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Map of the Mahajanapadas

The earliest reference to Angas (अंग) occurs in the Atharava Veda (V.22.14) where they find mention along with the Magadhas, Gandharis and the Mujavatas, all apparently as a despised people.

The Jain Prajnapana ranks the Angas and the Vangas in the first group of Aryan peoples.

According to Buddhist texts like the Anguttara Nikaya, Anga was one of the sixteen great nations (solas Mahajanapadas) which had flourished on the eastern Indian subcontinent in the 6th century BC.

Anga also finds mention in the Jain Bhagvati-Sutra's list of ancient Janapadas.



The Puranic texts like the Garuda Purana, Vishnu-Dharmottara, and the Markendeya Purana divide the ancient Janpada horizon into nine divisions and place the Janapadas of the Angas, Kalingas, Vangas, Pundras or Pundra Kingdom (now some part of Eastern Bihar i.e. Purnea, West Bengal and Bangladesh), Vidarbhas, and Vindhya-vasis in the Purva-Dakshina division. (Garuda 55.12; V.D. I.9.4; Markendeya P. 56.16-18).

Based on Mahabharata evidence, the kingdom of the Angas roughly corresponded to the region of Bhagalpur, Banka and Monghyr in Bihar and parts of Bengal; later extended to include most of Bengal. The River Champa (modern Chandan) formed the boundaries between the Magadha in the west and Anga in the east. Anga was bounded by river Koshi on the north. According to the Mahabharata, Duryodhana had named Karna the King of Anga.

Sabhaparava of Mahabharata (II.44.9) mentions Anga and Vanga as forming one country. The Katha-Sarit-Sagara also attests that Vitankapur, a city of Anga was situated on the shores of the sea. Thus the boundaries of Anga may have extended to the sea in the east.

The capital of Anga was Champa. According to Mahabharata and Harivamsa, Champa was formerly known as Malini. Champa was located on the right bank of river Ganga near its junction with river Champa. It was a very flourishing city and is referred to as one of six principal cities of ancient India (Digha Nikaya). In the Jataka stories, the city of Champa is also referred to as Kala-Champa. Maha-Janaka Jataka states that the city was located about sixty yojanas (one yojana = 16.4 km) from Mithila. The relics of actual site of ancient Champa are stated to still exist near Bhagalpur in Bihar in the names of two villages called Champanagara and Champapura.

Champa was noted for its wealth and commerce. It was also a great center of trade and commerce and its merchants regularly sailed to distant Suvarnabhumi for trading purposes. The ancient name of region and kingdom of Champa of central Vietnam (Lin-yi in Chinese records) apparently has its origin in this east Indian Champa.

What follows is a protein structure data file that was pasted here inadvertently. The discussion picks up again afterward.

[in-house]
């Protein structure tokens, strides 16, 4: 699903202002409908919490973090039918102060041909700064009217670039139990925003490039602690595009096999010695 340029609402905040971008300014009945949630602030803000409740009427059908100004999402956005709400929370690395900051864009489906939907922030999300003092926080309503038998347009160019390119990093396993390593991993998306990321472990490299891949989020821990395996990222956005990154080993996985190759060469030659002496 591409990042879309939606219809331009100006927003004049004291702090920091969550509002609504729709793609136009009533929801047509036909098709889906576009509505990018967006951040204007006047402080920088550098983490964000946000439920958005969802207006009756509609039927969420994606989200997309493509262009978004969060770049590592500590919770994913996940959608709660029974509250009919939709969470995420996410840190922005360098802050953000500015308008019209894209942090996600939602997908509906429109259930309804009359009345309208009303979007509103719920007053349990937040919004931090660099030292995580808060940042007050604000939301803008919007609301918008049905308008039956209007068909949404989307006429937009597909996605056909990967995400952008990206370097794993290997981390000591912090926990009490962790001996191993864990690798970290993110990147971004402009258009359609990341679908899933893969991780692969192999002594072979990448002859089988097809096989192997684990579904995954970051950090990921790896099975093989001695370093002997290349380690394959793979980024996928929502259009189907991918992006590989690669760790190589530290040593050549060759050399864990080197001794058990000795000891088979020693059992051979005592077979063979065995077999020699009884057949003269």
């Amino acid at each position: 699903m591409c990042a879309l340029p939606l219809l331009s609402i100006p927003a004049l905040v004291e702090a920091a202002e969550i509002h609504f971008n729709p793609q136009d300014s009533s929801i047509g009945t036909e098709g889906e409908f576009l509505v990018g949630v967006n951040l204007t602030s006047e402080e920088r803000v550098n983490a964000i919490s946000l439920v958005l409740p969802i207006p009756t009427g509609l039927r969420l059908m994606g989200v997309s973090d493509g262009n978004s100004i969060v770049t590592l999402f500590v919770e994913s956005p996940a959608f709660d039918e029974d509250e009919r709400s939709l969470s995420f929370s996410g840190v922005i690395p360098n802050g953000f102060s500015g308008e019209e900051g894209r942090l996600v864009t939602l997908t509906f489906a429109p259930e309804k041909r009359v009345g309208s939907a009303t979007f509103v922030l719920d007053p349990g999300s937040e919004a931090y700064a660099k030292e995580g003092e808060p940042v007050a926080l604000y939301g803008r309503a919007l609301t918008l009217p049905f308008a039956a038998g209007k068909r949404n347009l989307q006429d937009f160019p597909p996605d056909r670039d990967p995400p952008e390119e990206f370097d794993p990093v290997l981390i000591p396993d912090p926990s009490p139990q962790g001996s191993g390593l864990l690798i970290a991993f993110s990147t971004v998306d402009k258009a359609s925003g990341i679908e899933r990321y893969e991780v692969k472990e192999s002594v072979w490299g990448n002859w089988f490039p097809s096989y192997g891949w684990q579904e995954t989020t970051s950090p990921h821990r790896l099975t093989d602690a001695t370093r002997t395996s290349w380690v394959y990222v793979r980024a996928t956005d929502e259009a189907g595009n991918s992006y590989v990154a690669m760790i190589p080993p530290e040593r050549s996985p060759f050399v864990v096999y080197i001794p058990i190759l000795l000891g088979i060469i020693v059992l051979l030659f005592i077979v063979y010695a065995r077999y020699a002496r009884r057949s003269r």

Other important cities of Anga are said to be Assapura and Bhadrika.

Origin of Name

Mahabharata (I.104.53-54) and Puranic literature (Matsya Purana: 48.19) attest that the name Anga had originated eponymously from the name of Prince Anga, the founder of the kingdom. Matsya Purana describes the father of this eponymous hero as the chief among the demons (Danavarshabhah).

Ramayana (1.23.14) narrates the origin of name Anga as the place where Kamadeva was burnt to death by Siva and where his body parts(angas) are scattered.[1]


Bodhayana Dharma Sutra groups the Angas with people of mixed origin and Mahbharata brands an Anga prince (not Karana of the Mahabharata) as a mlechcha and barbarian.

The Puranas list several early kings of Anga. The Mahagovinda Suttanta refers to king Dhatarattha of Anga. Jain texts refer to Dhadhivahana, as a ruler of the Angas. Puranas and Harivamsa represent him as the son and immediate successor of Anga, the eponymous founder of the kingdom. Jain traditions place him at the beginning of sixth century BCE.

Between the Vatsas and the realm of Anga, lived the Magadhas, who initially were comparatively a weak people. A great struggle went on between the Angas and its eastern neighbors. The Vidhura Pandita Jataka describes Rajagriha (the Magadhan Capital) as the city of Anga and Mahabharata also refers to a sacrifice performed by the king of Anga at Mount Vishnupada (at Gaya). This indicates that Anga had initially succeeded in annexing the Magadhas, and thus its borders extended to the kingdom of Matsya country.

This success of Angas did not last long. About the middle of 6th century BC, Bimbisara, the crown prince of Magadha had killed Brahmadatta, the last independent king of Anga and seized Champa. Bimbisara made it as his head-quarters and ruled over it as his father's Viceroy. Thenceforth, Anga became an integral part of growing Magadha empire (PHAI, 1996).


See also

External Links angdesh


Travel guide

Up to date as of January 14, 2010

From Wikitravel


Anga is in Bihar.


Anga covers the districts of Araria, Kishanganj, Purnia and Kathihar.

  • Kishanganj
  • Purnia — largest city in Anga
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